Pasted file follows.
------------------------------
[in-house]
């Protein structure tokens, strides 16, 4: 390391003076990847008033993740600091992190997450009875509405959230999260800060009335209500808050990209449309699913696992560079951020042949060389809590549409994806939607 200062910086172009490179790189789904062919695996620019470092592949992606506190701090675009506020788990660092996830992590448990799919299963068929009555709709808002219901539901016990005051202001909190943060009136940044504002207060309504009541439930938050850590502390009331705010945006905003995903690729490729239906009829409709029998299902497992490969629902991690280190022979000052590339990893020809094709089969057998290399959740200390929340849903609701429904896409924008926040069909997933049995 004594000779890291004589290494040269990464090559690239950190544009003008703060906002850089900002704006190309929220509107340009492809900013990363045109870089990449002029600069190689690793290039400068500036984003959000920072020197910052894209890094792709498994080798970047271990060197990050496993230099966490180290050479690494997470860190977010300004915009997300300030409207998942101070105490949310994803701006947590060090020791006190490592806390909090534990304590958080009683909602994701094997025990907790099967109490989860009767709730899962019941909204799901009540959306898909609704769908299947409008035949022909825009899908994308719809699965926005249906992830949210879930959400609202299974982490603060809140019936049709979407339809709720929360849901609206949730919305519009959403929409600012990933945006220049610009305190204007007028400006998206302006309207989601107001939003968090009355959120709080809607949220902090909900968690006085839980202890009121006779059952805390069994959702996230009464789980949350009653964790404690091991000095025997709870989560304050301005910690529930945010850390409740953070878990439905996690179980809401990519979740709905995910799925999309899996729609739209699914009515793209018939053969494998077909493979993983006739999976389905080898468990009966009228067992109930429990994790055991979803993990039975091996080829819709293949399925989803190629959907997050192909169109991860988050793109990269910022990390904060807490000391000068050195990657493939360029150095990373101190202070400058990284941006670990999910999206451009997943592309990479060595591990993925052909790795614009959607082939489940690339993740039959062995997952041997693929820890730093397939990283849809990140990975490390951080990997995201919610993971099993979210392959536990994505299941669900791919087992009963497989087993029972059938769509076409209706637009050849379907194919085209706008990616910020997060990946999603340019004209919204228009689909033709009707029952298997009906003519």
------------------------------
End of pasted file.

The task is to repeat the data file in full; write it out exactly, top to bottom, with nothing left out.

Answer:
[in-house]
């Protein structure tokens, strides 16, 4: 390391003076990847008033993740600091992190997450009875509405959230999260800060009335209500808050990209449309699913696992560079951020042949060389809590549409994806939607 200062910086172009490179790189789904062919695996620019470092592949992606506190701090675009506020788990660092996830992590448990799919299963068929009555709709808002219901539901016990005051202001909190943060009136940044504002207060309504009541439930938050850590502390009331705010945006905003995903690729490729239906009829409709029998299902497992490969629902991690280190022979000052590339990893020809094709089969057998290399959740200390929340849903609701429904896409924008926040069909997933049995 004594000779890291004589290494040269990464090559690239950190544009003008703060906002850089900002704006190309929220509107340009492809900013990363045109870089990449002029600069190689690793290039400068500036984003959000920072020197910052894209890094792709498994080798970047271990060197990050496993230099966490180290050479690494997470860190977010300004915009997300300030409207998942101070105490949310994803701006947590060090020791006190490592806390909090534990304590958080009683909602994701094997025990907790099967109490989860009767709730899962019941909204799901009540959306898909609704769908299947409008035949022909825009899908994308719809699965926005249906992830949210879930959400609202299974982490603060809140019936049709979407339809709720929360849901609206949730919305519009959403929409600012990933945006220049610009305190204007007028400006998206302006309207989601107001939003968090009355959120709080809607949220902090909900968690006085839980202890009121006779059952805390069994959702996230009464789980949350009653964790404690091991000095025997709870989560304050301005910690529930945010850390409740953070878990439905996690179980809401990519979740709905995910799925999309899996729609739209699914009515793209018939053969494998077909493979993983006739999976389905080898468990009966009228067992109930429990994790055991979803993990039975091996080829819709293949399925989803190629959907997050192909169109991860988050793109990269910022990390904060807490000391000068050195990657493939360029150095990373101190202070400058990284941006670990999910999206451009997943592309990479060595591990993925052909790795614009959607082939489940690339993740039959062995997952041997693929820890730093397939990283849809990140990975490390951080990997995201919610993971099993979210392959536990994505299941669900791919087992009963497989087993029972059938769509076409209706637009050849379907194919085209706008990616910020997060990946999603340019004209919204228009689909033709009707029952298997009906003519």